Moreover, the shadow of bovine tuberculosis (TB) looms large, with Welsh farmers calling for more decisive action to tackle the disease that has led to significant cattle losses. The government’s refusal to consider a badger cull, seen by many as a necessary measure, has added to the sense of frustration and helplessness within the farming community.

The challenges are manifold: rising operational costs, from fertilisers to machinery fuels, have squeezed margins to breaking points, while environmental and regulatory demands place additional burdens on an already struggling sector. Yet, despite these hurdles, the response from Welsh farmers and their British counterparts has been markedly different from the uproar seen across the Channel.

A coffin placed at the meeting in Carmarthen last week as a stark warning from farmers (Image: BBC)

This divergence perhaps speaks to a broader narrative about the British agricultural ethos – one of quiet endurance and a focus on adaptation over confrontation. The farming community in the UK, and particularly in Wales, is at a pivotal moment, navigating the complexities of modern agriculture, environmental stewardship, and economic survival.

In response to the crisis, Welsh Government Minister for Rural Affairs, Lesley Griffiths MS, has invited the presidents of the two farming unions to an urgent meeting to hear their views and discuss the serious concerns of Welsh farmers and rural businesses.

The meeting has been arranged following an urgent request from NFU Cymru President Aled Jones who met with Minister Griffiths earlier this week to express the deep sense of feeling and anguish that the industry is feeling at this moment in time.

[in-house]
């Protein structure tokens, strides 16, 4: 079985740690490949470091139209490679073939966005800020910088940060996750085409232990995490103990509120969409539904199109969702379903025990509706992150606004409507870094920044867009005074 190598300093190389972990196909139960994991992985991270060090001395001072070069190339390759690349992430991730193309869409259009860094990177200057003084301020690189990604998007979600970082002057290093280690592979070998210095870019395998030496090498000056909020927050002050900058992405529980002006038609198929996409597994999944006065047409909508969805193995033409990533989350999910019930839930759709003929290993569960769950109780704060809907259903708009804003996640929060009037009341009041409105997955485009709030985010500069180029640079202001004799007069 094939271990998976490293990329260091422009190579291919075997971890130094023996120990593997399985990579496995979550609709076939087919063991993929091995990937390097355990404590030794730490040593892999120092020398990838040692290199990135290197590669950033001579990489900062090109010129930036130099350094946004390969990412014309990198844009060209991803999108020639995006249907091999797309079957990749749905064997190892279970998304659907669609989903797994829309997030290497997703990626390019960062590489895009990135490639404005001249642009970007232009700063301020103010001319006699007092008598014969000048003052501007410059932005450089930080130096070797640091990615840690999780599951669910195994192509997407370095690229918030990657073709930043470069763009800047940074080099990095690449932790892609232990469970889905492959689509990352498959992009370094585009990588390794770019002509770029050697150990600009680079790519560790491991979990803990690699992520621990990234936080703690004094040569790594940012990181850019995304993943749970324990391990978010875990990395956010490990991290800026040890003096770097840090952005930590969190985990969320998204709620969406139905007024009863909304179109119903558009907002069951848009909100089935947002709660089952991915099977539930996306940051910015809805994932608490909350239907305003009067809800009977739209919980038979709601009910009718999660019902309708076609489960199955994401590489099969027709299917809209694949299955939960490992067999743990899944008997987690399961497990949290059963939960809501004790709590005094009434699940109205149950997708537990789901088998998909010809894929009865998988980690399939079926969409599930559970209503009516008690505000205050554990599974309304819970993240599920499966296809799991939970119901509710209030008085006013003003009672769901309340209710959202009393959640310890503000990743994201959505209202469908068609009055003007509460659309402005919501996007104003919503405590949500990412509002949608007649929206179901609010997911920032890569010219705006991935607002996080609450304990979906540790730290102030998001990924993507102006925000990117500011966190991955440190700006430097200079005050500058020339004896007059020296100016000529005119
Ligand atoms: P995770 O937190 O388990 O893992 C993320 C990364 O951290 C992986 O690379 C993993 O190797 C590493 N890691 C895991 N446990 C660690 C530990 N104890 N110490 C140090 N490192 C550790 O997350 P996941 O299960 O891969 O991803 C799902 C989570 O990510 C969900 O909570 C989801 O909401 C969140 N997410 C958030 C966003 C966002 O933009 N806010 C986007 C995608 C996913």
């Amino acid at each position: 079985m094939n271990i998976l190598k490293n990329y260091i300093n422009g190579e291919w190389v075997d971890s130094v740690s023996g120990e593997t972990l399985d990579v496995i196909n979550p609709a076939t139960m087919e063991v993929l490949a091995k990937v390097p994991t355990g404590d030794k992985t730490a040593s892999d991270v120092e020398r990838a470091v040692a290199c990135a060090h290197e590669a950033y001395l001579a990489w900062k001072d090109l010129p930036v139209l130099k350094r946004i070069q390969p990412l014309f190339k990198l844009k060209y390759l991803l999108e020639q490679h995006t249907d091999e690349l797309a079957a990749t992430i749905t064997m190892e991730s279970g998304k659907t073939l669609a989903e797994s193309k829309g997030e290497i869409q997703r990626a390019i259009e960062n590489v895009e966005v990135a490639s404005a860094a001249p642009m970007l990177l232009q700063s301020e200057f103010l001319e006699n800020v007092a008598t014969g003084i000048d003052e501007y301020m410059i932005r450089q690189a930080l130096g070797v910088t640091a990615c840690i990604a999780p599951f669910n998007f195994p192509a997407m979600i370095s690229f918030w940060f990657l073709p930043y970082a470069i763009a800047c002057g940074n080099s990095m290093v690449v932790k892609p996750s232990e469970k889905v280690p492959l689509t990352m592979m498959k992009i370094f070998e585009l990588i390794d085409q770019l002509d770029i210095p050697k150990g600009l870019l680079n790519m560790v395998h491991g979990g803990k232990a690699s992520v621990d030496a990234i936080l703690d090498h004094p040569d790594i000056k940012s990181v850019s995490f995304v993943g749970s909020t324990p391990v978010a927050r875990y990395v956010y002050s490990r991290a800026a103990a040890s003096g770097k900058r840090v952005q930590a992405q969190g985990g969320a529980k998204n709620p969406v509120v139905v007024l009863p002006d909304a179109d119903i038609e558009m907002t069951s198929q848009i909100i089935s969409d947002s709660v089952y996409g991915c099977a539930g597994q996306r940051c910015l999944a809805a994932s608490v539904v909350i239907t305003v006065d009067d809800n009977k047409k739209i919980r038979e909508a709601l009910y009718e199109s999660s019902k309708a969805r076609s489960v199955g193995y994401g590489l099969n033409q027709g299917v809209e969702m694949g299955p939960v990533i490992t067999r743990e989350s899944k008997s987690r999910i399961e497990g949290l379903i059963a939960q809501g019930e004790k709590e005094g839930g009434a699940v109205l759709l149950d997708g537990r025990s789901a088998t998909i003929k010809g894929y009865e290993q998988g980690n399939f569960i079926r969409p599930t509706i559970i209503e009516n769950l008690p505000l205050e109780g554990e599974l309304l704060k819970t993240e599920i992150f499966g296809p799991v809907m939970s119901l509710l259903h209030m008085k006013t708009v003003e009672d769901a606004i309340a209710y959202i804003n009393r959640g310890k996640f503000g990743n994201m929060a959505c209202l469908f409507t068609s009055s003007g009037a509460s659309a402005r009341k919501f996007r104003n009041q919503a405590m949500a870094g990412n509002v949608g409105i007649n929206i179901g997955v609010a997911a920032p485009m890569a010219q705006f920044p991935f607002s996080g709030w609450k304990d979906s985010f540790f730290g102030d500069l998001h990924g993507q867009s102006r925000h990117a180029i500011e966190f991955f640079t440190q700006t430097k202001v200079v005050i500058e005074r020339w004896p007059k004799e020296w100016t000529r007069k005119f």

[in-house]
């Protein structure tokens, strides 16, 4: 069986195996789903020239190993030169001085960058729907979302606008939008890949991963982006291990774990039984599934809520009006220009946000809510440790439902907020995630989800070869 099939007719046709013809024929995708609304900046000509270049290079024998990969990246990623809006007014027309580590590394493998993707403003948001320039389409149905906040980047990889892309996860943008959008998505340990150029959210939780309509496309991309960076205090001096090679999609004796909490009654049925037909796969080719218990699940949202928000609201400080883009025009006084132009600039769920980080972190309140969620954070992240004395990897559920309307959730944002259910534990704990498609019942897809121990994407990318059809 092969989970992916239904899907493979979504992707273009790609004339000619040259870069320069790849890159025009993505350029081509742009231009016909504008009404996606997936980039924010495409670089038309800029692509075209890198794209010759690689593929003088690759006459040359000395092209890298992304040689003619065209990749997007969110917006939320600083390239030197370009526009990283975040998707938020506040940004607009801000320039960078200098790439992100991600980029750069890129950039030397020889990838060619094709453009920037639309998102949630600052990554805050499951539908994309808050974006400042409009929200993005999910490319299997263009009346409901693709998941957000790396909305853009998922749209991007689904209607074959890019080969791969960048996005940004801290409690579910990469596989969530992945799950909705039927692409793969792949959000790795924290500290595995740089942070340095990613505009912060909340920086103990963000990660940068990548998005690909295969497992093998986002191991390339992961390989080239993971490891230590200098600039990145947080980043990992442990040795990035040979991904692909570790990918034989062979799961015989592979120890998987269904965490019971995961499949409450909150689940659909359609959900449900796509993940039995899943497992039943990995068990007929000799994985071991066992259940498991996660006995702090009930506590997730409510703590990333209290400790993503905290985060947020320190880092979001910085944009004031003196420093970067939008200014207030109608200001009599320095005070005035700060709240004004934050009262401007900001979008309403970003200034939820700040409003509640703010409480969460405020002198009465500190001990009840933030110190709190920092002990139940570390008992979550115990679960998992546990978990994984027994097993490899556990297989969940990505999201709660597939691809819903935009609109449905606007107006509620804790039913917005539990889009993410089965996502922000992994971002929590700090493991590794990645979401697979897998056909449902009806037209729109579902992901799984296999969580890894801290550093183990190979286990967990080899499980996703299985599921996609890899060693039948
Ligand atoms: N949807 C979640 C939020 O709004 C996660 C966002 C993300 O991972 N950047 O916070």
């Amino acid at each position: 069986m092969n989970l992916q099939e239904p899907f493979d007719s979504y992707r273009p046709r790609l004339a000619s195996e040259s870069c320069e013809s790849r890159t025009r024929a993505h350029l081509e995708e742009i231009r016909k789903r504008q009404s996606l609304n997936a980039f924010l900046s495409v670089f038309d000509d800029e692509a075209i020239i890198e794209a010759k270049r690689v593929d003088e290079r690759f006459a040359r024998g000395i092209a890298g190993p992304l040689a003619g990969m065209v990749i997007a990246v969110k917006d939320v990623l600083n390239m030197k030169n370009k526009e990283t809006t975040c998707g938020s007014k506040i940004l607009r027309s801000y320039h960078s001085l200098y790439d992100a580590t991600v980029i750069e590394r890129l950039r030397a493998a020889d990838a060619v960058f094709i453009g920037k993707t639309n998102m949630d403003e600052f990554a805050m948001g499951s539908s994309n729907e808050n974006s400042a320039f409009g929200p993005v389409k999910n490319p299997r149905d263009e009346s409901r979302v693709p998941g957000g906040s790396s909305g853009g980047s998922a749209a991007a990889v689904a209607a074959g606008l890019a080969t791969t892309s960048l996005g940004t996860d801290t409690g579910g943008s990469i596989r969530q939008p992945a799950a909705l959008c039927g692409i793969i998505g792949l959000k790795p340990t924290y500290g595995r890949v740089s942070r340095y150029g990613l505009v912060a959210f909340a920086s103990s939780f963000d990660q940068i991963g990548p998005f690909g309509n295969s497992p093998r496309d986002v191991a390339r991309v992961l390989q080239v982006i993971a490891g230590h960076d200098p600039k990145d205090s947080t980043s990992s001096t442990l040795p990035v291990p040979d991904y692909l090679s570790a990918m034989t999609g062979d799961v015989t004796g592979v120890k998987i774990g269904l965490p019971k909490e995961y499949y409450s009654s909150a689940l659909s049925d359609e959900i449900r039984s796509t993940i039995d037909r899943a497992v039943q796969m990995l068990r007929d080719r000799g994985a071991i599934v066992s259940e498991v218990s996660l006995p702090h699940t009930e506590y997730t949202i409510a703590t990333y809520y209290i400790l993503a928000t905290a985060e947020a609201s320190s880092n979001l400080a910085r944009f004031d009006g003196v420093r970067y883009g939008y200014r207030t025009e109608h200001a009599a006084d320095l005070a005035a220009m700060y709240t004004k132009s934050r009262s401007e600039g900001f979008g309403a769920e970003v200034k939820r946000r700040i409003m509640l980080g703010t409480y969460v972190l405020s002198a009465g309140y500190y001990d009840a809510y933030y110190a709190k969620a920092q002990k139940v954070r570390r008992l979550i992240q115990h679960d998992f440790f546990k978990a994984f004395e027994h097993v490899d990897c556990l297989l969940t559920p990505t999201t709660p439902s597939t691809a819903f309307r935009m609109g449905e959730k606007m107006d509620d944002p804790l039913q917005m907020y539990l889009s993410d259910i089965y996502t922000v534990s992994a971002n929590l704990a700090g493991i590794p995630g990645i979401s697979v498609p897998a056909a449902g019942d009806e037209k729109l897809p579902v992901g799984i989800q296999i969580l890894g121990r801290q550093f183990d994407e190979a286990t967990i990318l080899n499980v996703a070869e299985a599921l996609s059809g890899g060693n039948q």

NFU Cymru President, Aled Jones said: “We met with the Rural Affairs Minister Lesley Griffiths on Tuesday this week to express the deep concerns of the industry and we left her in no doubt over the strength of feeling and seriousness of the situation following the robust feedback we have received from our series of roadshows. I welcome the fact that the Minister recognises the serious concerns of farmers and as such has agreed to meet and look at ways to address these issues.

“Having travelled the length and breadth of Wales in the past week and met with thousands of members, it is clear that the current Sustainable Farming Scheme (SFS) consultation and the proposals laid out in it are causing a deep sense of anguish and concern as members contemplate the future scheme and the implications on their own individual business.

“The Minister has assured me this remains a genuine consultation and so I would urge anyone with an interest in Welsh farming to respond and let the Government know directly the strength of feeling that exists amongst our farming community. The information, briefings and response template are all available on the NFU Cymru website.